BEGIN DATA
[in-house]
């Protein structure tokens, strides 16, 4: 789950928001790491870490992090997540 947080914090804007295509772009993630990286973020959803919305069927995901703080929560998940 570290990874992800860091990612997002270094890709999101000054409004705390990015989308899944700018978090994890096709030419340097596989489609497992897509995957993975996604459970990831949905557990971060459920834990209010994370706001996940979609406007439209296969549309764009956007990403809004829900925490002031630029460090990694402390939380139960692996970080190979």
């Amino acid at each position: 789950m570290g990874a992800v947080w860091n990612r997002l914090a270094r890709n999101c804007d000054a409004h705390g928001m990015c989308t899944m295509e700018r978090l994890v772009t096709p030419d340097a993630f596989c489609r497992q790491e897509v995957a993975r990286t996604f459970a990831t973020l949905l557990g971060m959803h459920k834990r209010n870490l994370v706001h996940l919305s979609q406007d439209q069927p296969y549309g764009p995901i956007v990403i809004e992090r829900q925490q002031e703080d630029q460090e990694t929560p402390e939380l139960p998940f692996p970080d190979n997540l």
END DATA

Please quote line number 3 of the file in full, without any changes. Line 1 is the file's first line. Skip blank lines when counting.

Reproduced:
């Amino acid at each position: 789950m570290g990874a992800v947080w860091n990612r997002l914090a270094r890709n999101c804007d000054a409004h705390g928001m990015c989308t899944m295509e700018r978090l994890v772009t096709p030419d340097a993630f596989c489609r497992q790491e897509v995957a993975r990286t996604f459970a990831t973020l949905l557990g971060m959803h459920k834990r209010n870490l994370v706001h996940l919305s979609q406007d439209q069927p296969y549309g764009p995901i956007v990403i809004e992090r829900q925490q002031e703080d630029q460090e990694t929560p402390e939380l139960p998940f692996p970080d190979n997540l």